2014 Personal Pick — Xenonauts

Personal Pick Xenonauts

Phil's 2014 personal pick

Along with our group-selected 2014 Game of the Year Awards, each member of the PC Gamer staff has independently chosen another game to commend as one of 2014's best.

If Xenonauts were receiving a proper award, it would be X-Com of the Year. It is, in its design, structure, depth and challenge, utterly X-Com. It's blatant in its similarities, almost flagrant. Not even XCOM, the Firaxis reboot, was this much like X-Com. That's why Xenonauts could never hold a place in our Game of the Year Awards proper. It's intentionally derivative. It's not forging a bright, new future for PC gaming. It's not even proving that new design innovations can fit snugly into older templates, a la Divinity: Original Sin or Endless Legend. It is, pretty much, just X-Com again.

That's a good thing, to be clear—or, at least, a thing that I'm happy has happened. Every year PC Gamer picks a fresh Top 100. It's a round-up of our favourite 100 PC games, judged from a present-day perspective and unfettered by nostalgia or reverence. X-Com made it last year, but didn't place highly. It came 83rd; XCOM: Enemy Unknown came 6th. It's easy to see why. XCOM is the better game, able to more cleanly express the core idea and hone in on the most relevant and engaging systems. But X-Com is the more interesting game. It's deep, complex, brutal—all the things that can make a game so satisfying to master. It's also 20 years old, and it shows. That interface still gives me nightmares.

Combat in Xenonauts

That's why Xenonauts is a success. It has the same complexity and depth, and, as such, is filled with impossible situations that so effectively punish even the smallest of mistakes. But it's all wrapped up in a package that works. The interface is clean, and the graphics are crisp. That, it seems, is all it takes to revitalise such a well-proven template.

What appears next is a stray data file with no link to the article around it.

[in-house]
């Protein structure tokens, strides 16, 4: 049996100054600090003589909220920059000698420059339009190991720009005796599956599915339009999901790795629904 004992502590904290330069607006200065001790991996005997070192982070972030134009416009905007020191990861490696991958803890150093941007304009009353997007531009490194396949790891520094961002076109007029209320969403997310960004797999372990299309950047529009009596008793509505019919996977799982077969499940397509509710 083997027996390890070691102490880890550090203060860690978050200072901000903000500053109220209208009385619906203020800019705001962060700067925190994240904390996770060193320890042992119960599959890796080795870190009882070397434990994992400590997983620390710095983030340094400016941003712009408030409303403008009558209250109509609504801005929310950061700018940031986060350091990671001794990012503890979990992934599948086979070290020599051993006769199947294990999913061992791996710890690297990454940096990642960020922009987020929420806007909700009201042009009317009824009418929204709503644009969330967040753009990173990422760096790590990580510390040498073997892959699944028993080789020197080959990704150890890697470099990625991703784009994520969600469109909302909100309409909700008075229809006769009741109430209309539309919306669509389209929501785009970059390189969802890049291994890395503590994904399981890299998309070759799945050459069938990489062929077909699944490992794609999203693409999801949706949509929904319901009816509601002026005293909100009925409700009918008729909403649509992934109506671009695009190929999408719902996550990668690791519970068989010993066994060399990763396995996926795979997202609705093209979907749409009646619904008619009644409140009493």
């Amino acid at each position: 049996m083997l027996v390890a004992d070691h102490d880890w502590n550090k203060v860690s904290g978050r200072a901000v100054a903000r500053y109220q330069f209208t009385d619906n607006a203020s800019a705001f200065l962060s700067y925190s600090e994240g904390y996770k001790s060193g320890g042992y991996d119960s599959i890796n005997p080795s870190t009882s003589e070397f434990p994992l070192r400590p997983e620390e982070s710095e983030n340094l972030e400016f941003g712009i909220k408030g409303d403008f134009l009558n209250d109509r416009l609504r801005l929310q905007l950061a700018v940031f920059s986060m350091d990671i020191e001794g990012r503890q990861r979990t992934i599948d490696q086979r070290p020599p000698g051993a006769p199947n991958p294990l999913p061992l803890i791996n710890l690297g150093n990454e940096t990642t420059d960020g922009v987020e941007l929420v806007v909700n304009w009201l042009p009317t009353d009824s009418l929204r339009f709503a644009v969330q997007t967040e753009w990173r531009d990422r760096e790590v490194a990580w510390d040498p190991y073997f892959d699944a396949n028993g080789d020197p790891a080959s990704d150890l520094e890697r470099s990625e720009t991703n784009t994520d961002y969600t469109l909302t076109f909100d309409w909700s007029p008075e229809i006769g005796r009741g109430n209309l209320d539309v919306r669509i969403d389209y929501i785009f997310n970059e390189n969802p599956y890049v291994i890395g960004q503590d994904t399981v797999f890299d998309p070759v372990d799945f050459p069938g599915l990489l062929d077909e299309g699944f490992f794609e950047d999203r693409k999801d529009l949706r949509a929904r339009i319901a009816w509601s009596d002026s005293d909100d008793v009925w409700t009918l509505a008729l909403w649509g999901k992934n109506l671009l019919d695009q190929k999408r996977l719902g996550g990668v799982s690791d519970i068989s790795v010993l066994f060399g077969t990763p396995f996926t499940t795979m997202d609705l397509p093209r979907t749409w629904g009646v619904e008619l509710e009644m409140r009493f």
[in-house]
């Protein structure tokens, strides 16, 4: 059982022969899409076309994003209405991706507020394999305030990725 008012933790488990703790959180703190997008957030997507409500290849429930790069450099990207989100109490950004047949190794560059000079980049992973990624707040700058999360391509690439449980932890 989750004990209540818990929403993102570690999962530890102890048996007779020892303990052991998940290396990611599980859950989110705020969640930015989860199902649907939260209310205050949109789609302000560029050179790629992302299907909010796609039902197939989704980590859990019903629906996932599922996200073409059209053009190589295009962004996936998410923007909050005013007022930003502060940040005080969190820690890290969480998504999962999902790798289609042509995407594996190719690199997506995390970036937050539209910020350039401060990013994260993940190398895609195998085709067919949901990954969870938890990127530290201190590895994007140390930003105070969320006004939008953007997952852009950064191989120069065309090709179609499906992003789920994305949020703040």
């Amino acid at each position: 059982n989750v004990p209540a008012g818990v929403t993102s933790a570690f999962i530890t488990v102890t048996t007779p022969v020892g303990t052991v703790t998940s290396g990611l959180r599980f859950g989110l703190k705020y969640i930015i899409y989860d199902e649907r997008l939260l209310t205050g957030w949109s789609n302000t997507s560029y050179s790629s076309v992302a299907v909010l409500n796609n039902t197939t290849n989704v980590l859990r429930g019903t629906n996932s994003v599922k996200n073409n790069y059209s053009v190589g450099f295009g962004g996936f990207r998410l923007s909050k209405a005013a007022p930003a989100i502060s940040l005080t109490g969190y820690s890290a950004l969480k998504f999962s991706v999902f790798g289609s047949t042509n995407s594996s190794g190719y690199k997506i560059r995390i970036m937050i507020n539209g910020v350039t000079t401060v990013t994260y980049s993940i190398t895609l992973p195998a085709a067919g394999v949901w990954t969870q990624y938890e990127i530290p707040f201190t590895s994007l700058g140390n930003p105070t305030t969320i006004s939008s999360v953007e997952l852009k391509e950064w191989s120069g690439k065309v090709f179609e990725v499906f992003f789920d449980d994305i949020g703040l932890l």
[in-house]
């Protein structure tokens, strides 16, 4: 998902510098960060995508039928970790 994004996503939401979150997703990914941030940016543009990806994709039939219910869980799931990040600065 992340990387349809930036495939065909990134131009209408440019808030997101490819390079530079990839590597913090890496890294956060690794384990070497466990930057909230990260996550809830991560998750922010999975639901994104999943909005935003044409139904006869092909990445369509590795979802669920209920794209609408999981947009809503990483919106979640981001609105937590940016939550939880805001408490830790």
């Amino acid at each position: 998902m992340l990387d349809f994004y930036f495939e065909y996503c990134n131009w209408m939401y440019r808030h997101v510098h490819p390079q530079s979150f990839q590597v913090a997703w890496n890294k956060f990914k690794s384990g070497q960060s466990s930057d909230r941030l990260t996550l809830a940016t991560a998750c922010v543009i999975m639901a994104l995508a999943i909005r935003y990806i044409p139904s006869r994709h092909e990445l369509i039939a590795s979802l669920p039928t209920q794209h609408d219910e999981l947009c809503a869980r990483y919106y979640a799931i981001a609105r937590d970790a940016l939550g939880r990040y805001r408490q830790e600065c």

I'm being somewhat unfair. Xenonauts does do more. It's like a really good cover song: familiar and comfortable, but given a fresh twist and its own distinct personality. You can tell how fond its developers were of the Gollop brothers' game. The things they've fixed and tweaked are the sort of things that only dedicated fans would think to fix and tweak. The changes feel born of people who have spent long enough staring at an isometric battlefield to think "yeah, you know what? This is bullshit."

For instance, you are no longer responsible for every aspect of administration. You have an unlimited supply of medkits, grenades and stock weapons, because you are in charge of saving the goddamn world and maybe buying basic supplies is not the best use of your goddamn time.

The peculiarities of the setup that do remain intact are there because they're vital to what the game is. You're the world's last line of defence, and so even if North America does have a shitty time under your watch, it makes no sense for them to pull their funding and go it alone. But then, that's the key challenge: that's what keeps the world map screen such an integral and tense part of the game's strategy layer.

That's only one half of what made X-Com—and thus what makes Xenonauts—such a lasting classic. The turn-based tactical assaults are an almost paralysing web of choice and consequence. Xenonauts nails these missions. They're completely open ended in how you choose to approach them, both in the tools you take, and the decisions you make on the ground. You have a broad array of options, and many of them will result in catastrophe. Xenonauts does catastrophe right. It's version of Chryssalids are bloody terrifying—a near unstoppable force that colonises the map, turning civilians and soldiers alike. There's nothing that tells you you've made a mistake than being forced to gun down the mindless zombie that was once your top sniper. There's also little that's more effective at giving you the motivation to do better.

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Phil has been PC gaming since the '90s, when RPGs had dice rolls and open world adventures were weird and French. Now he's the deputy editor of PC Gamer; commissioning features, filling magazine pages, and knowing where the apostrophe goes in '90s. He plays Scout in TF2, and isn't even ashamed.
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